“Modernity has popularized the right to a child and is now engendering the right to a child of a certain quality.” Jacques Testart, the author of a new book entitled Au péril de l'humain, condemns transhumanism – which “aims to improve the human species through technology, for perfect health, physical and intellectual performance, and immortality” – as “the new name for eugenics”.
Among advocates, there are extremists who “openly advocate the fusing of man with machine, [while] others who are more ‘moderate’, like Laurent Alexandre or Luc Ferry in France, believe in a kind of hyper-humanism based on technology”. For all, it is “the meeting of archaic infantilism with unprecedented technological power”. Transhumanism exalts perfect health and immortality – “promises that can never be kept” while “life expectancy in the West is slowing”. He wants “to offer a new salvation through technological means to people who have proclaimed the death of God and who no longer have any political aspirations. It would also replace a struggling capitalism that had promised social progress and unlimited growth”.
To better spread their theories, transhumanists believe that there is no alternative: “You either follow along or you get crushed”, but “following the slope is easy. Alignment with the worst is a bleak prospect.”
When asked about the Estates General on bioethics, the researcher asserted that they are missing the public’s input, which was their raison d'être: “The Estates General on bioethics have become a simple update of the law based on scientific progress, and above all the demands of certain lobbyists. Every time, it’s a matter of adding new permissiveness rather than setting limits. We are told that there’s no alternative, but there’s no turning back either. Each law passed is an irreversible ‘step forward’. Soon it will be assisted reproduction and, in seven years’ time, with the next Estates General, surrogacy may even be legalized.”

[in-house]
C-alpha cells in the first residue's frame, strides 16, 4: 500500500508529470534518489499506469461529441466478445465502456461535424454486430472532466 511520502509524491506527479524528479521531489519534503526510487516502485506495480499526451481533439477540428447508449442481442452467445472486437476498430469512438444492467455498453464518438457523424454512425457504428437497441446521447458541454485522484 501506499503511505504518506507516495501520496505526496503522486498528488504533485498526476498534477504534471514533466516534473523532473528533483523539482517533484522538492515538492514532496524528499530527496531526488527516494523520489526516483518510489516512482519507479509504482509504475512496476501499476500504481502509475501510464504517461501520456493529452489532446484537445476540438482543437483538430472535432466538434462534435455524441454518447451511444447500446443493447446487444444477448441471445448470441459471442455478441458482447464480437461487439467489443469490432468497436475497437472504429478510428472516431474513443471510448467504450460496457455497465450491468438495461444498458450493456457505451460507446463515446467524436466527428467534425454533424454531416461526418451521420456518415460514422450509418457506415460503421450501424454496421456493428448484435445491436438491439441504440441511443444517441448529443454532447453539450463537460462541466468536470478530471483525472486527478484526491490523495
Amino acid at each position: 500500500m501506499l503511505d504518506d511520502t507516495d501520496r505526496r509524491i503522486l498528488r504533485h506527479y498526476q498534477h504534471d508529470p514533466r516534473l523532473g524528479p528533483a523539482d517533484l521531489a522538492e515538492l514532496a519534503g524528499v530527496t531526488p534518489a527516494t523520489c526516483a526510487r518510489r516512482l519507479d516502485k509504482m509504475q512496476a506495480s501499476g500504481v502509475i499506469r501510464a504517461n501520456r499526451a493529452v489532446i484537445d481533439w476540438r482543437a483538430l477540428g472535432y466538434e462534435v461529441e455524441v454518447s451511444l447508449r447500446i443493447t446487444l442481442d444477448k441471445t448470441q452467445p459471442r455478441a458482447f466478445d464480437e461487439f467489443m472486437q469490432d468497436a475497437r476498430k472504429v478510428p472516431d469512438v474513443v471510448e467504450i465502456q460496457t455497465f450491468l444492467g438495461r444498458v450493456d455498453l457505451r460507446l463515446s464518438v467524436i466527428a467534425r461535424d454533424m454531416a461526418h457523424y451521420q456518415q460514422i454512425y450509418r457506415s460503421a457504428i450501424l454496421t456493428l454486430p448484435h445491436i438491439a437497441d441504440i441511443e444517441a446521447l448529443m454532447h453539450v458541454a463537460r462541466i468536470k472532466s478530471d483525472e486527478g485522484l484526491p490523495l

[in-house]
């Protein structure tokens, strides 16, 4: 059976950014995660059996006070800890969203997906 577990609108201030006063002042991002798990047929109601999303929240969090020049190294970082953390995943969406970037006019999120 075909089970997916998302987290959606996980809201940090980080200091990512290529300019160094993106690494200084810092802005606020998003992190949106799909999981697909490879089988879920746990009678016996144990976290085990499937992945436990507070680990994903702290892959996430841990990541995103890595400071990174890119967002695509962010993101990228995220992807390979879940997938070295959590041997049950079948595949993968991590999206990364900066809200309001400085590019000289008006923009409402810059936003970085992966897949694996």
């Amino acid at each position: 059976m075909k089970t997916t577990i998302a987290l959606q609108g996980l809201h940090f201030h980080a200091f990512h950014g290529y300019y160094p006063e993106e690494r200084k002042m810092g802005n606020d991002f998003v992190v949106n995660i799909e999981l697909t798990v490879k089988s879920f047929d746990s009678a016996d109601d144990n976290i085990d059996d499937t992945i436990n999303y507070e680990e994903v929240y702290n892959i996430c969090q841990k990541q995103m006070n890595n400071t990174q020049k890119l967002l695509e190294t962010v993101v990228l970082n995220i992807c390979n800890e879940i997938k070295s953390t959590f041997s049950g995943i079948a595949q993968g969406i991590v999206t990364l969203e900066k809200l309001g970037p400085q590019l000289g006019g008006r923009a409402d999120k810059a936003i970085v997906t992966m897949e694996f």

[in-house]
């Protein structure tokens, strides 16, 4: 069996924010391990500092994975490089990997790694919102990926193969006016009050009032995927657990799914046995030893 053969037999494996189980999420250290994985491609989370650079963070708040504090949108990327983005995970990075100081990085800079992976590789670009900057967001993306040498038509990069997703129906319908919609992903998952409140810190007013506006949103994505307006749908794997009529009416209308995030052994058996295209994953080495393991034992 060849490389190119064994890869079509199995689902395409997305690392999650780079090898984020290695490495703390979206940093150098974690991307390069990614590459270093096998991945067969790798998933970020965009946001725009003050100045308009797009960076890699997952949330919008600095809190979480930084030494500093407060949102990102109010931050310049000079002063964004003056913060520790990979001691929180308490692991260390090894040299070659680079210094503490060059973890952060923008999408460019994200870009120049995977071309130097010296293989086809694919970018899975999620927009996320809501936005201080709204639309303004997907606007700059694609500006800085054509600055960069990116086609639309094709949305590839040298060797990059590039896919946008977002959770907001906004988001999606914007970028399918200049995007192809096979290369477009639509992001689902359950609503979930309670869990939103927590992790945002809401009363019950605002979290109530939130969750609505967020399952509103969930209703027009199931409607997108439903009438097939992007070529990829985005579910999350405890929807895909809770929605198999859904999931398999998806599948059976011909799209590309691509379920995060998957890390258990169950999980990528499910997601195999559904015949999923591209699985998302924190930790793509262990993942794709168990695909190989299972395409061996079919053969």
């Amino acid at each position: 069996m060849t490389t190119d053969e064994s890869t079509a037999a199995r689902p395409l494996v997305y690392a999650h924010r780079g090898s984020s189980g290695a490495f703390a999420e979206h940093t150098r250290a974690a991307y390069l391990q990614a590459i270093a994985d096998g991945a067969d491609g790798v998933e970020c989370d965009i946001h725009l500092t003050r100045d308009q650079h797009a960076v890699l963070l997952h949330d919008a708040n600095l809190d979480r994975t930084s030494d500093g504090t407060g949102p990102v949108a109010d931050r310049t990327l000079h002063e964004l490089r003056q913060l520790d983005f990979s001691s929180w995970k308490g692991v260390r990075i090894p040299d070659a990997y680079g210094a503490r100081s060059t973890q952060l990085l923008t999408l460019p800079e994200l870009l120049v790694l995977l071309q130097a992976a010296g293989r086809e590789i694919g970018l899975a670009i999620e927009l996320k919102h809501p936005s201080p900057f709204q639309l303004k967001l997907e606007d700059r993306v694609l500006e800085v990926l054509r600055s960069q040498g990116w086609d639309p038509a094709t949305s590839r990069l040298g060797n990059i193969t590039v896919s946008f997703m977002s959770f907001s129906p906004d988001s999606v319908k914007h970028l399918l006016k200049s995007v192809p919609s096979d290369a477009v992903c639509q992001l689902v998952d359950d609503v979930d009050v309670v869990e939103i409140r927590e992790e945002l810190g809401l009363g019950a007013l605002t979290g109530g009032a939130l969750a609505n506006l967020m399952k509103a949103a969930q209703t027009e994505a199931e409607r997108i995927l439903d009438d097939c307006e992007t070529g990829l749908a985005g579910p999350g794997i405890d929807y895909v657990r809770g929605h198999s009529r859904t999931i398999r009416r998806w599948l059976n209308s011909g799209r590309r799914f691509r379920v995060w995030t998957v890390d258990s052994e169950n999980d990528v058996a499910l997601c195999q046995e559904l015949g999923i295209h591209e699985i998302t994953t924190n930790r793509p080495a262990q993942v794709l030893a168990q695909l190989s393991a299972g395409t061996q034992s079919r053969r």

Behind the birth of Amandine, the first French test-tube baby, Jacques Testart explains: “I thought that it was a matter of test tubes, to fix a couple’s fertility issues, but I realized that something much deeper had happened anthropologically speaking. In 1986, in L'Œuf transparent, I tried to explain how playing sorcerer's apprentice was revolutionary: from then on you could see the egg, the start of conception, even before birth. This pre-birth paved the way for pre-implantation genetic diagnosis (PGD, developed four years later), and thus for consensual eugenics [...] In 1994, PGD was approved for those carrying serious genetic diseases. Since 2000, it has been expanded to those ‘at-risk for disease’, i.e. potentially everyone.” He laments: “Some people always want to take things further. The Inserm Ethics Committee and the Académie Nationale de Médecine would like to use PGD on all embryos. More than the expansion of medically assisted reproduction to ‘all women’ or the acceptance of surrogacy, I believe that the most crucial bioethical issue is this: the selection of embryos and of future persons. This is the real revolution that will explode as soon as embryos are manufactured by the dozen, and without medical servitude.”
Le Parisien (08/04/2018) ; Le Figaro, Eugénrie Bastié (06/04/2018)